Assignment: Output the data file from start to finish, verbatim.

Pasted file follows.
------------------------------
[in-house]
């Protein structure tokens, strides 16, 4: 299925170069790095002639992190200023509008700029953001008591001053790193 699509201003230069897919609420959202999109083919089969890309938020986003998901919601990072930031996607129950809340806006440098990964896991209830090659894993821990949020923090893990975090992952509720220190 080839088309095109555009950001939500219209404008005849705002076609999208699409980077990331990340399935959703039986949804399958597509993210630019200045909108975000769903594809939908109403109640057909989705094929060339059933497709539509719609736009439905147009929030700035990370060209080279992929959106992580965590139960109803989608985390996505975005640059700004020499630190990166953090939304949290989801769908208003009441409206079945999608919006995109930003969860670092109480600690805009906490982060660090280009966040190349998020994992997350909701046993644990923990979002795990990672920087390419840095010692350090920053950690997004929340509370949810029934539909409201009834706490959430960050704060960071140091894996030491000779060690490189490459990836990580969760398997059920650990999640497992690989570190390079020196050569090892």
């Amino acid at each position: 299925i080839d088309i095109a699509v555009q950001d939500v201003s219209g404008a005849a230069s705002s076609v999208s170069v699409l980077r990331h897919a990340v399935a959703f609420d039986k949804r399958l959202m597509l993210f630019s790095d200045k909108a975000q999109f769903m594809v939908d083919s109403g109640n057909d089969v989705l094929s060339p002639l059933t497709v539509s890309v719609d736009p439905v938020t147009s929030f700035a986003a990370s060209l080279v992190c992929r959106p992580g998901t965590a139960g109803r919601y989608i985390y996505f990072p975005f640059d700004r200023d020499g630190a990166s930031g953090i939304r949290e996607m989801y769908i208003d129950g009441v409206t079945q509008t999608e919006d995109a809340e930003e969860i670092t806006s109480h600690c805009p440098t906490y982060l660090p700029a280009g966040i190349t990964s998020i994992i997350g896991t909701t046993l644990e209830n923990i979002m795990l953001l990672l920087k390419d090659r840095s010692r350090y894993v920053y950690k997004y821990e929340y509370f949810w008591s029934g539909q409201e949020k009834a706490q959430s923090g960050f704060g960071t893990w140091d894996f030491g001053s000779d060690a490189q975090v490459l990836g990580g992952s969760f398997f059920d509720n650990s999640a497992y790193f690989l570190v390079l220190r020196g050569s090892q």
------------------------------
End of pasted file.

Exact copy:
[in-house]
């Protein structure tokens, strides 16, 4: 299925170069790095002639992190200023509008700029953001008591001053790193 699509201003230069897919609420959202999109083919089969890309938020986003998901919601990072930031996607129950809340806006440098990964896991209830090659894993821990949020923090893990975090992952509720220190 080839088309095109555009950001939500219209404008005849705002076609999208699409980077990331990340399935959703039986949804399958597509993210630019200045909108975000769903594809939908109403109640057909989705094929060339059933497709539509719609736009439905147009929030700035990370060209080279992929959106992580965590139960109803989608985390996505975005640059700004020499630190990166953090939304949290989801769908208003009441409206079945999608919006995109930003969860670092109480600690805009906490982060660090280009966040190349998020994992997350909701046993644990923990979002795990990672920087390419840095010692350090920053950690997004929340509370949810029934539909409201009834706490959430960050704060960071140091894996030491000779060690490189490459990836990580969760398997059920650990999640497992690989570190390079020196050569090892």
């Amino acid at each position: 299925i080839d088309i095109a699509v555009q950001d939500v201003s219209g404008a005849a230069s705002s076609v999208s170069v699409l980077r990331h897919a990340v399935a959703f609420d039986k949804r399958l959202m597509l993210f630019s790095d200045k909108a975000q999109f769903m594809v939908d083919s109403g109640n057909d089969v989705l094929s060339p002639l059933t497709v539509s890309v719609d736009p439905v938020t147009s929030f700035a986003a990370s060209l080279v992190c992929r959106p992580g998901t965590a139960g109803r919601y989608i985390y996505f990072p975005f640059d700004r200023d020499g630190a990166s930031g953090i939304r949290e996607m989801y769908i208003d129950g009441v409206t079945q509008t999608e919006d995109a809340e930003e969860i670092t806006s109480h600690c805009p440098t906490y982060l660090p700029a280009g966040i190349t990964s998020i994992i997350g896991t909701t046993l644990e209830n923990i979002m795990l953001l990672l920087k390419d090659r840095s010692r350090y894993v920053y950690k997004y821990e929340y509370f949810w008591s029934g539909q409201e949020k009834a706490q959430s923090g960050f704060g960071t893990w140091d894996f030491g001053s000779d060690a490189q975090v490459l990836g990580g992952s969760f398997f059920d509720n650990s999640a497992y790193f690989l570190v390079l220190r020196g050569s090892q």